non-techy knowledge/needs so far. Cropping will be something to definitely to deal with, I seem to cut half of a picture away time will tell as they say.

What is a "clone tool" anyway? I can download it from somewhere but I also do have the Microsoft's picture manager already installed and I use that too.
Rosalind Franklin was my first cousin and one my life's main regrets is that I never met this brilliant and beautiful lady.
She discovered the Single DNA Helix in 1953, then it was taken by Wilkins without her knowledge or agreeement.

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Offline BenV

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What causes 'red eye' in photographs?
« Reply #16 on: 30/04/2008 16:40:05 »
The Clone tool is a delightful little tool in photoshop and some similar programs.  It lets you select an area to copy, then you can paint somewhere else in the image and it copies from the reference point.  This makes it really easy to copy colours, textures etc, or hide things you don't want in the image.

For example, if you have a stain on a carpet in a photo, you can 'clone' over the stain, using the clean carpet as a reference - et voila! clean carpet!

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another_someone

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What causes 'red eye' in photographs?
« Reply #17 on: 30/04/2008 17:09:59 »
It is as BenV describes it.  You select where you are cloning from, and select where you are cloning to, then then as you move the mouse, you see two cursors move in parallel with each other, and the area under one cursor is copied to where the other cursor is.  Analogous to BenV's carpet, I have nicely removed a street sign from in front of a building by copying another part of the building over it (in the process, the building happened to acquire a window it never actually had, but unless you knew the building intimately in real life, you would never know there was an extra window).  I have removed people from photographs by cloning the background (grass in one photo, sea in another) over where the people were.

I would also add that precise cloning, painting, and even selection, is much easier now that I have a graphics tablet, rather than trying to do everything with the trackball (my desk was always too cluttered for a mouse).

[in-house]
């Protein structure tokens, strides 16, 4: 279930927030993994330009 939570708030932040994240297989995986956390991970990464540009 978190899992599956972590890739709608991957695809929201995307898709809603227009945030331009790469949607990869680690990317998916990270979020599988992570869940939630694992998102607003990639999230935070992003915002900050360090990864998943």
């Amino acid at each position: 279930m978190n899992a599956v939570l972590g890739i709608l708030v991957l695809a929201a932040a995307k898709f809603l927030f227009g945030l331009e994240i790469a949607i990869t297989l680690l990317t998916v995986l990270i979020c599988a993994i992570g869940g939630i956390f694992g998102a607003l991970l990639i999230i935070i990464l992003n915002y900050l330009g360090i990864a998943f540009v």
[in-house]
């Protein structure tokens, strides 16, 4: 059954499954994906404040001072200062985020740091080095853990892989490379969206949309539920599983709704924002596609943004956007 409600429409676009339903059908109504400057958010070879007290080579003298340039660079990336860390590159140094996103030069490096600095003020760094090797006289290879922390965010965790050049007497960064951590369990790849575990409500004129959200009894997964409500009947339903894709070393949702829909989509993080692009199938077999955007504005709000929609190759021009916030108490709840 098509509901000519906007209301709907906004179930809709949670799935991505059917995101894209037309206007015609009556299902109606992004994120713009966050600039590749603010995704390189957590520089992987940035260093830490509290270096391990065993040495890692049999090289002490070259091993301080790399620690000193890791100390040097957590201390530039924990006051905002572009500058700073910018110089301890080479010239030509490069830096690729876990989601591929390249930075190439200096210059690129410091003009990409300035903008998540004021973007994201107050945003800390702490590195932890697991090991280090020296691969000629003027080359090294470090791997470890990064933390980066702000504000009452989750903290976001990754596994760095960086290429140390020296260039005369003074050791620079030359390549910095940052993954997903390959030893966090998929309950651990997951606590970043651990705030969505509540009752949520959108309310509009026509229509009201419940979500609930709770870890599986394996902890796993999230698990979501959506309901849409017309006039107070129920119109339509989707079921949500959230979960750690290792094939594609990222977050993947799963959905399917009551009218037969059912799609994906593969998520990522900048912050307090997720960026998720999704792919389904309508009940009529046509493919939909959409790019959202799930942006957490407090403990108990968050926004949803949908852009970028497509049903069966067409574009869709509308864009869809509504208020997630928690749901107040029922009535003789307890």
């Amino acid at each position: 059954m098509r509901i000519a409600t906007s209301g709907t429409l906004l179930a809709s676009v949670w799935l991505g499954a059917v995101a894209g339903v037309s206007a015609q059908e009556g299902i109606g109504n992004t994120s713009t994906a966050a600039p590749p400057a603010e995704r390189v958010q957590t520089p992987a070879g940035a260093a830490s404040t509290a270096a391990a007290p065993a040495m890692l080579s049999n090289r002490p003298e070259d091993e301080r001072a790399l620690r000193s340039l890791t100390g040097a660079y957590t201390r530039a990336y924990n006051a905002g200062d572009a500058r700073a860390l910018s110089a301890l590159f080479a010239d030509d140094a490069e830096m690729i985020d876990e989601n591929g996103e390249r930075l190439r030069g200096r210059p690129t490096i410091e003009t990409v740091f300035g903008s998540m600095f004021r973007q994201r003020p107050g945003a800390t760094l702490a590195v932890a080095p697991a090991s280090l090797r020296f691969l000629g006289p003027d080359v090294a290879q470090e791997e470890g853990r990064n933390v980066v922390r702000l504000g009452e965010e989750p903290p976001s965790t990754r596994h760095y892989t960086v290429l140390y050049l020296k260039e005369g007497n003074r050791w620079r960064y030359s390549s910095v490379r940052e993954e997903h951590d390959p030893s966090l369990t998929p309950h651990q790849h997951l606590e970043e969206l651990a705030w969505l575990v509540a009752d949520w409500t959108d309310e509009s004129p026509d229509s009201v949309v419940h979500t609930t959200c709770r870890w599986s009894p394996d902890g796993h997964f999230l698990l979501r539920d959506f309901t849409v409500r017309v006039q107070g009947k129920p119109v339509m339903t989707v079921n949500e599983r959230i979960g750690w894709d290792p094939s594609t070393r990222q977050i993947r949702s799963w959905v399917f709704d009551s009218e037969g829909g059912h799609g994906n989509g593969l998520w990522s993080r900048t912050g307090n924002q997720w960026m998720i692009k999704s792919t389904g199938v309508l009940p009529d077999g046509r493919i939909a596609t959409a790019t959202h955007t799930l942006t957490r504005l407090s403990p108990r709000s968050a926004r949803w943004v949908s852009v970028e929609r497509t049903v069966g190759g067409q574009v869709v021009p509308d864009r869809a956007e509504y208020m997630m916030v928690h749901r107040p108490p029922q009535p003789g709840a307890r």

And yes, Sally, you are right that the crop tool is also very critical in making sure that the picture does not have lots of clutter that you don't want in it.

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Offline rosalind dna

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What causes 'red eye' in photographs?
« Reply #18 on: 30/04/2008 18:54:59 »
I am happy with the Jasc's Paintshop Pro 7 that I have and I am still discovering as I've only had it on my computer since late February this year. I only got my Sony cybershot digi camera
August 07.
Thanks Rosalind
Rosalind Franklin was my first cousin and one my life's main regrets is that I never met this brilliant and beautiful lady.
She discovered the Single DNA Helix in 1953, then it was taken by Wilkins without her knowledge or agreeement.

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another_someone

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What causes 'red eye' in photographs?
« Reply #19 on: 30/04/2008 19:44:01 »
I am happy with the Jasc's Paintshop Pro 7 that I have and I am still discovering as I've only had it on my computer since late February this year. I only got my Sony cybershot digi camera
August 07.
Thanks Rosalind

I am pretty certain that Paintshop Pro 7 will do all of the above - but if you only have had it for 2 or 3 months, I suspect you need to do quite a bit more exploration of the facilities it has, and how to use them.

Bring up the online help in Paintshop Pro, and search for 'cloning'.

Paintshop Pro 7 may be a bit dated these days, but it is still a pretty powerful package.  Some of the things that it would be missing would be things like colour channel separation, colour profile management, processing RAW files from some of the professional and semi-professional cameras - none of which you are going to be considering doing in the context you need it.